Hewlett Johnson Papers

Archive Collection

Scope and Content

This collection contains:

  • UKC/JOH/PHO: photographs
  • UKC/JOH/COR: correspondence
  • UKC/JOH/WRI : writings both published and unpublished (manuscripts not yet catalogued)
  • UKC/JOH/SER: notes for sermons (some not yet catalogued)
  • UKC/JOH/DIA: diaries
  • UKC/JOH/CUT: newspaper cuttings
  • UKC/JOH/CHAP: Canterbury Cathedral Chapter meeting minutes (September 1936 - December 1939)
  • UKC/JOH/PC: postcards
  • UKC/JOH/MISC: miscellaneous items including posters and other ephemera.

Administrative / Biographical History

Hewlett Johnson was the Dean of Canterbury Cathedral from 1931-1963 and held strongly Communist views, which led to his gaining the epithet of 'The Red Dean'.

Born in 1874, the son of a wire manufacturer in Manchester, Johnson graduated as an engineer in 1898 and during his training was introduced to Socialism. After marrying Mary Taylor in 1902, Johnson studied Theology at Oxford, intending to become a missionary, but his views were too radical. Instead, in 1908, he was ordained vicar of St. Margaret's, Dunham Massey, Altrincham.

During his time at Dunham Massey, both Hewlett and Mary worked to improve the situation of their poorer parishioners: the workers of the wealthy amongst his flock. During the First World War, Mary ran a hospital for servicemen wounded in the First World War, and Hewlett was chaplain to a German P.O.W. camp. Despite his radical views, Johnson advanced in the Church and continued to pursue his ideals intellectually, publishing and editing the journal The Interpreter from 1905 until he became Dean of Manchester in 1924.

1931 began in tragedy for Hewlett Johnson when his wife Mary died of cancer. In June, he was appointed Dean of Canterbury, which included becoming chairman of the Kings' School Board of Governors. Early on in this appointment, Johnson courted controversy by inviting Mahatma Gandhi to visit the cathedral. From 1932, Johnson travelled widely, gaining fame in the western press for his tour of China, during which he joined a small band of communists and faced many dangers. The 1930s also saw Johnson making an impact in Canterbury, for example in his commissioning of Murder in the Cathedral for the 1935 Canterbury Festival. In this period, Johnson began many lifelong friendships; these included the actress Sybil Thorndike, fellow socialist A.T. D'Eye and Ivan Maisky, the Russian ambassador.

In 1938, Hewlett married Nowell Edwards, who was a talented artist and also adventurous: she had toured Russia in 1936, but it was not until 1937 that Hewlett spent 3 months in the country. Their first daughter, Mary Kezia, was born in 1940 and their second daughter, Helene Keren, in 1942. During the war, the Dean's family lived near Harlech, in Wales, while Johnson himself remained in Canterbury. Although his measures to protect the cathedral were unpopular, they proved successful: the cathedral remained intact throughout the war, despite extensive damage to the Deanery and to the city.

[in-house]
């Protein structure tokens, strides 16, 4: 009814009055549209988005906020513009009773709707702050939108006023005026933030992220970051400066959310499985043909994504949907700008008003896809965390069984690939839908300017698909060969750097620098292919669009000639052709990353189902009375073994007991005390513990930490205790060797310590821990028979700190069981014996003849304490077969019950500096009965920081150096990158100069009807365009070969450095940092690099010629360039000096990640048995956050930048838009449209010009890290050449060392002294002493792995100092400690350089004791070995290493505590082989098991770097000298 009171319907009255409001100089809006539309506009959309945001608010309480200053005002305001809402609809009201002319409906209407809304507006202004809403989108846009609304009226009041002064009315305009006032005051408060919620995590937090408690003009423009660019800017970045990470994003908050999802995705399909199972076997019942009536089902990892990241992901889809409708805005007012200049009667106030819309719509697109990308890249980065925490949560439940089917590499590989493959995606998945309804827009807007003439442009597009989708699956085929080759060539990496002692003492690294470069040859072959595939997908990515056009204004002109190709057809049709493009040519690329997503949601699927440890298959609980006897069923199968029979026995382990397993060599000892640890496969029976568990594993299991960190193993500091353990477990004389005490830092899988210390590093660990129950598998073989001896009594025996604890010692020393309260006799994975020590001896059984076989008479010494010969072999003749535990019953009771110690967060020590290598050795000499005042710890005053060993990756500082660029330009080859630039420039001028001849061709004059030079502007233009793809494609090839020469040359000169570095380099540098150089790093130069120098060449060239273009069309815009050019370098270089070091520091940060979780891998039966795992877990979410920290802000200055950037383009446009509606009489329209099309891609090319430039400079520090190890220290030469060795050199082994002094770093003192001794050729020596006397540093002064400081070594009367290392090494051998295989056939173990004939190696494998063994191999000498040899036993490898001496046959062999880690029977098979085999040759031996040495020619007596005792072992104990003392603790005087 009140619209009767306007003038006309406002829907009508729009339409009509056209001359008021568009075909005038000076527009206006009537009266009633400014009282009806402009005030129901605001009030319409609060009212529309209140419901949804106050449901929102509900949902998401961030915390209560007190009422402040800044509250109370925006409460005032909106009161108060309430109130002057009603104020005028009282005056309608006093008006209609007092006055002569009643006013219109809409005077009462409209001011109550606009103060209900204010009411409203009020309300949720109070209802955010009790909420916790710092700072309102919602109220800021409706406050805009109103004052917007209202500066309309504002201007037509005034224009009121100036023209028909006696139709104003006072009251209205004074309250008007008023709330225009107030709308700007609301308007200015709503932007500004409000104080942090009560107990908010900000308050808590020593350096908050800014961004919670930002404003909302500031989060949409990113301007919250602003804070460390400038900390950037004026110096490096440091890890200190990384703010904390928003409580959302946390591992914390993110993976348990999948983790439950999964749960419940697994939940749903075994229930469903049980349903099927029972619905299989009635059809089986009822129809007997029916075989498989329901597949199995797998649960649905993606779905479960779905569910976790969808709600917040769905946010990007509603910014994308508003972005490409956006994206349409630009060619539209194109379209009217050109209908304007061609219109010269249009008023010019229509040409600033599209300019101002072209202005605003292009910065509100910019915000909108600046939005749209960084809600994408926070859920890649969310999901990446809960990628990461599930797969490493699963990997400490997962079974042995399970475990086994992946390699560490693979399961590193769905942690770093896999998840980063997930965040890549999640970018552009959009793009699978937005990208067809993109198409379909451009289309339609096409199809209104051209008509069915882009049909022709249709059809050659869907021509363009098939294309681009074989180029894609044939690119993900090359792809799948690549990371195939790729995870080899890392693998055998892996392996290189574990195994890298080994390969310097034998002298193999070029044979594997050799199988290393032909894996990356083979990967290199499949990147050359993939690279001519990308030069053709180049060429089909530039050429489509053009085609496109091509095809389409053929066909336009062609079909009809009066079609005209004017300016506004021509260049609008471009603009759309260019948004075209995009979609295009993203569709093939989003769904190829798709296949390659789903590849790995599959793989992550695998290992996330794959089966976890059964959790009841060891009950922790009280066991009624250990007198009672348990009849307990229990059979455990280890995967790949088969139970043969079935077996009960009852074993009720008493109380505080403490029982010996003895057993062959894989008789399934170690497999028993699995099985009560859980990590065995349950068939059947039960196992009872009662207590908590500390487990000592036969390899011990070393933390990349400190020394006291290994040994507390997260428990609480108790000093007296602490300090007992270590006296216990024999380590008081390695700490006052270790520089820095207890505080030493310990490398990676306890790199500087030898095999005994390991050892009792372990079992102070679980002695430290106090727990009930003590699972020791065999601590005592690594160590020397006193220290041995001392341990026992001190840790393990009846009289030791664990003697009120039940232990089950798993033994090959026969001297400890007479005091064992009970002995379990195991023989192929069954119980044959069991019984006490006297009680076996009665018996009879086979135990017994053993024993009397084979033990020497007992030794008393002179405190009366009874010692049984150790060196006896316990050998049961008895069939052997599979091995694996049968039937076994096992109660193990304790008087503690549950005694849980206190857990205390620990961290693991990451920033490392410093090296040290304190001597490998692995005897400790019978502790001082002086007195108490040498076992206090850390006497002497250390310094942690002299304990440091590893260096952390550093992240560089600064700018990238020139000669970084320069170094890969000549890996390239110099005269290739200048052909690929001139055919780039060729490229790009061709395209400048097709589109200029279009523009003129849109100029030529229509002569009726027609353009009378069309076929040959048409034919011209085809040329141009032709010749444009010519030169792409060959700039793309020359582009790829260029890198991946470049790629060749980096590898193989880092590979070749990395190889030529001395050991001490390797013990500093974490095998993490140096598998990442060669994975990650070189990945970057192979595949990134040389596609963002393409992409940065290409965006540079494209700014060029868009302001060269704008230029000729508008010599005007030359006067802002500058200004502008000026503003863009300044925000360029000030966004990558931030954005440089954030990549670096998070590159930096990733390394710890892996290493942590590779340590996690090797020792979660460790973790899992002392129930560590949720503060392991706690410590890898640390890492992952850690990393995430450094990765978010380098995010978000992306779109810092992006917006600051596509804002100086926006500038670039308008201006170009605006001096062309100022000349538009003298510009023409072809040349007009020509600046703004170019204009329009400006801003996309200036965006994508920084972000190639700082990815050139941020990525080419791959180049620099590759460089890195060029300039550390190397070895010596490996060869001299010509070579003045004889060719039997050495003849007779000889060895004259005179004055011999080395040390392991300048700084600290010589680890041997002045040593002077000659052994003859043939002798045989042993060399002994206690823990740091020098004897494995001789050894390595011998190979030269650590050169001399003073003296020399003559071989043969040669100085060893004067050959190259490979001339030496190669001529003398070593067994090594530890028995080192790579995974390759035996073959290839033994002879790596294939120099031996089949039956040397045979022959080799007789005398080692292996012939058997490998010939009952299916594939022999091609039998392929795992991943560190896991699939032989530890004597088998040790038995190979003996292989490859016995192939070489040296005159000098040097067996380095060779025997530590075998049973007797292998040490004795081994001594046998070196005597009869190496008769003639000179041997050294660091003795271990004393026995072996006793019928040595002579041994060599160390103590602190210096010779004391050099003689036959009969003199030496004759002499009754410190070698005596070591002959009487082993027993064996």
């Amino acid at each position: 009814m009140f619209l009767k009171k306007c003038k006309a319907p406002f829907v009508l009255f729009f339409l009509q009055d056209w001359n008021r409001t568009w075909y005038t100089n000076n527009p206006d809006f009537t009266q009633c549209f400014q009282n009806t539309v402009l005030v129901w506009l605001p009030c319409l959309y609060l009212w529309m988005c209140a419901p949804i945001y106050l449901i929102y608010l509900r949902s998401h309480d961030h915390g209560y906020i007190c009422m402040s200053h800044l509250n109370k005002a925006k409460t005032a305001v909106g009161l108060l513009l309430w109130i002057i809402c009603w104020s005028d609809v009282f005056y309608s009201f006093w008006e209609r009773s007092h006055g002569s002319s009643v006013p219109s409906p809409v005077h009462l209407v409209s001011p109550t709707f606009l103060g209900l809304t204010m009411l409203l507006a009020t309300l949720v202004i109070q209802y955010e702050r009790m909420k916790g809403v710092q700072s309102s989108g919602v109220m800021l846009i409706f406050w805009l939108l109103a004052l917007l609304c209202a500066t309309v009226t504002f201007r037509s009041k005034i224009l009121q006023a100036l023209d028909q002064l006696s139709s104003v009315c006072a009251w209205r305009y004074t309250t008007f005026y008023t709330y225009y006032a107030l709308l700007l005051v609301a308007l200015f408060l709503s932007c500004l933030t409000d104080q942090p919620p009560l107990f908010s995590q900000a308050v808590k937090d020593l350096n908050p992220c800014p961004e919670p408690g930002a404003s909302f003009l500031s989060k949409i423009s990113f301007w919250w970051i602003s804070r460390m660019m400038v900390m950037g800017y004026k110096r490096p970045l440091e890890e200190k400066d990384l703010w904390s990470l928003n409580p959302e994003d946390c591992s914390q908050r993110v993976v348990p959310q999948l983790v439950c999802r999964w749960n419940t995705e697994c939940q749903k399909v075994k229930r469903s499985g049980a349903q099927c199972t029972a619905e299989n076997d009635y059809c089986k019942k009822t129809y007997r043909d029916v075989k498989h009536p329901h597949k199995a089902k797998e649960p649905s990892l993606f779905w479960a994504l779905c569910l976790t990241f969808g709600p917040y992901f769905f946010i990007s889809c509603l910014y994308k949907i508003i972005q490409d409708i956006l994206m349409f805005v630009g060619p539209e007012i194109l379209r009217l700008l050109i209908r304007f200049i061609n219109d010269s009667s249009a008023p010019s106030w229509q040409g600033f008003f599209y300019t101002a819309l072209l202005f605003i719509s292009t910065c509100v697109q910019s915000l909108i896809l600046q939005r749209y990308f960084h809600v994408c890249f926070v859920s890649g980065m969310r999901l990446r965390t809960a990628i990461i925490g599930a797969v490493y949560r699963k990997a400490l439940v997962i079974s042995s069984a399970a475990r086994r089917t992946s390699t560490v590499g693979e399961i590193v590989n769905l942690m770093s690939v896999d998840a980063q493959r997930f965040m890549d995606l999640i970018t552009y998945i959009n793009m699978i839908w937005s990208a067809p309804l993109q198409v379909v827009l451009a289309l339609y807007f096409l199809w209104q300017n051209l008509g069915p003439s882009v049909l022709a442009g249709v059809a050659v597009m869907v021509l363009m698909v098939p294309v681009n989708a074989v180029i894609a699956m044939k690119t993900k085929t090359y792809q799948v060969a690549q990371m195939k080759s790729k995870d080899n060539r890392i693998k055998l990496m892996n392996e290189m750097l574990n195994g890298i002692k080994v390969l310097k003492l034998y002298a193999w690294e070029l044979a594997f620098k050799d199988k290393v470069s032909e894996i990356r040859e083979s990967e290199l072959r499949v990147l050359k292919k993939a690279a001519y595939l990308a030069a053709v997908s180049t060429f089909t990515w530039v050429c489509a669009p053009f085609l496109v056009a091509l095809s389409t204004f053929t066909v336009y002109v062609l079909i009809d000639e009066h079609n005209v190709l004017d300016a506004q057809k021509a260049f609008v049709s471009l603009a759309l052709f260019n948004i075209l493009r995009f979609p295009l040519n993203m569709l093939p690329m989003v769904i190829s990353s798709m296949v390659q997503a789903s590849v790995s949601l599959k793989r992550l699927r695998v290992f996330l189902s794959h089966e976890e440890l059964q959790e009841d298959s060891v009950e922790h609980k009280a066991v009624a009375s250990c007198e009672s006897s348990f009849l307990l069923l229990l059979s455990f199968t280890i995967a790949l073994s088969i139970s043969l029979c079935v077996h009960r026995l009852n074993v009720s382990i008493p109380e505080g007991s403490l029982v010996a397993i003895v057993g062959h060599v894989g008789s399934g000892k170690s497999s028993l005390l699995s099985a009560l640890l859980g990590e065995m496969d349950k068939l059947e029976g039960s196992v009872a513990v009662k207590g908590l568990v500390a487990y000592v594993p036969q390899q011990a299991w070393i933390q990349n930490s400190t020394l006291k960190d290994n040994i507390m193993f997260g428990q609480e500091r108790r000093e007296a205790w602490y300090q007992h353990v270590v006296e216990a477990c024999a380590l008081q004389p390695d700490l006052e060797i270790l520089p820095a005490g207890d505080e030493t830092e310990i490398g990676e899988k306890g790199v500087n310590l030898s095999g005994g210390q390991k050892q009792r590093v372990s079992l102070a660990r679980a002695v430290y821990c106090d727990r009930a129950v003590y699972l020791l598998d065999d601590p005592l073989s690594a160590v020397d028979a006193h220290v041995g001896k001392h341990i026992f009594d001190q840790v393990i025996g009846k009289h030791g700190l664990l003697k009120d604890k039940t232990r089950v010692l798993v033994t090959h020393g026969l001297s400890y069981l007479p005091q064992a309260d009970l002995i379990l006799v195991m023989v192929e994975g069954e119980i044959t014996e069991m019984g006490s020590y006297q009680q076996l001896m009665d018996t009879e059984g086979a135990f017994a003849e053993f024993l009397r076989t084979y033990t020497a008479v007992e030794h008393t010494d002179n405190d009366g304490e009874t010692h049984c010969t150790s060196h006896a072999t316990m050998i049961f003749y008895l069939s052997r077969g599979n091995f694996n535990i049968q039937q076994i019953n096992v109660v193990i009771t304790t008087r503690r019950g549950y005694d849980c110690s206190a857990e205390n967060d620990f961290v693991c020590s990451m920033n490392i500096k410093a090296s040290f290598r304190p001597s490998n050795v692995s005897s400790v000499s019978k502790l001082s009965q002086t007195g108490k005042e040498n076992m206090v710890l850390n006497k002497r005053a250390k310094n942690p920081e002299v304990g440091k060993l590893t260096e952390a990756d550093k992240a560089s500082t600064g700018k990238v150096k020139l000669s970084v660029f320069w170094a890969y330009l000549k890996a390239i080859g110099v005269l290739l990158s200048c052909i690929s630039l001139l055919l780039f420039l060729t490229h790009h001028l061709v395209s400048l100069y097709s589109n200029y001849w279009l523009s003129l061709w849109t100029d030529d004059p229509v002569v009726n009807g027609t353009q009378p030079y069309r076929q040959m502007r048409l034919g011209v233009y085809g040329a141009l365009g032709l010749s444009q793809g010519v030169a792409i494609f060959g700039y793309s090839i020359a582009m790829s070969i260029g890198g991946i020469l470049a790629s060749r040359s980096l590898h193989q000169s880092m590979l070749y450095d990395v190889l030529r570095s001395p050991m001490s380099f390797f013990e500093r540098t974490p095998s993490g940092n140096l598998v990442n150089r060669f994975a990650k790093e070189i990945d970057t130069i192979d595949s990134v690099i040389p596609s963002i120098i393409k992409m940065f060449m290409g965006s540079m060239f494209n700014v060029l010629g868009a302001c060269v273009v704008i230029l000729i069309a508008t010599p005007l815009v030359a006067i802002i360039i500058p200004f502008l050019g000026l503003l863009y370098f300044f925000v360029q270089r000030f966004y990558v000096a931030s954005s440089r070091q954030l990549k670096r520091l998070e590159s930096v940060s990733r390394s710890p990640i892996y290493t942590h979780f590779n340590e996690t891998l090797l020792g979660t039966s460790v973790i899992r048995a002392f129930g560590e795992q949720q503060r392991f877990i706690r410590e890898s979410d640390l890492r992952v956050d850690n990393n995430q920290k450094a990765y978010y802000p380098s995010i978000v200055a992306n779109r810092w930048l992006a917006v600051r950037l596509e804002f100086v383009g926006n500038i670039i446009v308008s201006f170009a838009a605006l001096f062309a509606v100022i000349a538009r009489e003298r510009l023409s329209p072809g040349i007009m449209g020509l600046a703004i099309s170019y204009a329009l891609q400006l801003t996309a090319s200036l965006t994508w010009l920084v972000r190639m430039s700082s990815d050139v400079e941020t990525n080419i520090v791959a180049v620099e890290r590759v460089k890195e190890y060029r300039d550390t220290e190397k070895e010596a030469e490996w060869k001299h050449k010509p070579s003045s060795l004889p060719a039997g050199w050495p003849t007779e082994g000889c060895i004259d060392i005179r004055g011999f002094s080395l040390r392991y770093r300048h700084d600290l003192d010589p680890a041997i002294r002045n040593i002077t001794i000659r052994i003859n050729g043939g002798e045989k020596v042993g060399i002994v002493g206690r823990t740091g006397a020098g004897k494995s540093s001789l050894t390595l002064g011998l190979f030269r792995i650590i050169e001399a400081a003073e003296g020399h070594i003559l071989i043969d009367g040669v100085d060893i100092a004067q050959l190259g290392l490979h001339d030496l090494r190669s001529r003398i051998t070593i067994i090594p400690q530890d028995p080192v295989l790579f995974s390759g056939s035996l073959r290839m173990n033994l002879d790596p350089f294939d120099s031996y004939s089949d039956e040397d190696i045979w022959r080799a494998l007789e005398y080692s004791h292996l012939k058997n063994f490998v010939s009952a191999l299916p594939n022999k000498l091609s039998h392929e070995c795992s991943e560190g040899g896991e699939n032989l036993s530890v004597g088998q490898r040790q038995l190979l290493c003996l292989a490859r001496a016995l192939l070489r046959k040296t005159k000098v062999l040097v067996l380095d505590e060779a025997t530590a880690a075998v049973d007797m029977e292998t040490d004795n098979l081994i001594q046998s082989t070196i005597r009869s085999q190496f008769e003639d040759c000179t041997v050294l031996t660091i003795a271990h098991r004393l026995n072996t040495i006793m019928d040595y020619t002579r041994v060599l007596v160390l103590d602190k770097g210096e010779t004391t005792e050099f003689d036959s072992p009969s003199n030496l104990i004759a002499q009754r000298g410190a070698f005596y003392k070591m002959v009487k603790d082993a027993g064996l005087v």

Following his 1937 visit to Russia, Johnson published prolifically in support of socialism and on socialist countries; after the war, Anglo-Soviet relations were a popular topic. During his visit with A.T. D'Eye in 1945, Johnson was feted in Russia and was granted an audience with Stalin. This was only the beginning of post-war visits which took Johnson all over the world to speak on the benefits of socialism and in support of socialist governments, including a rally at Madison Square Garden in the U.S.A. Johnson's popularity abroad concerned many who feared that he was seen as a representative of the Anglican Church, particularly as he was frequently mistaken for the Archbishop of Canterbury.

During the 1940s, Johnson was a regular speaker at Peace Conferences around the world, although this involvement led to his being ostracized by many at home, especially by the clergy. In the 1950s, both Keren and Kezia joined their parents on trips to China, Poland and Russia. Tensions in Canterbury and across Britain deepened when, in 1951, Johnson was the second person to receive the Stalin Peace Prize. There were further attempts to force his resignation as Dean but, despite the McCarthy trials in America, Johnson succeeded in keeping his office.

Hewlett Johnson remained a staunch supporter of socialism and Soviet Russia all of his life, earning him further criticism amongst his peers. In 1963, with hostility continuing around the chapter, Johnson resigned from the office of Dean at the age of 89. However, his travels did not stop there: at the age of 90, he met Fidel Castro in Cuba, and Mao Tse Tung in China. Johnson died in 1966 and his buried in the Cloister Garth in Canterbury Cathedral.

Conditions Governing Access

Contact specialcollections@kent.ac.uk to make an appointment for viewing. You will need to give a list of items that you would like to see. Please be aware that we need at least half a day's notice of a visit.

Other Finding Aids

Item level catalogue of papers available on the Special Collections website

Item level catalogue of bound items available on the University of Kent and Cathedral Library catalogue

Archivist's Note

Work on this collection carried out by Mrs S. Crabtree, Dr A. Groth-Seary, Professor J. Butler and Mrs C. Ward.

Conditions Governing Use

Photocopies permitted in accordance with copyright law and at the discretion of the Specialist Collections and Academic Archives team where contents are of a sensitive nature. Please note that the University of Kent does not own the copyright for any photographic images in this collection.

Custodial History

Hewlett Johnson's papers were initially deposited at the University of Kent by his widow, Nowell and were later formally donated to the University by his two daughters, Kezia and Keren.

Accruals

No further accruals are expected.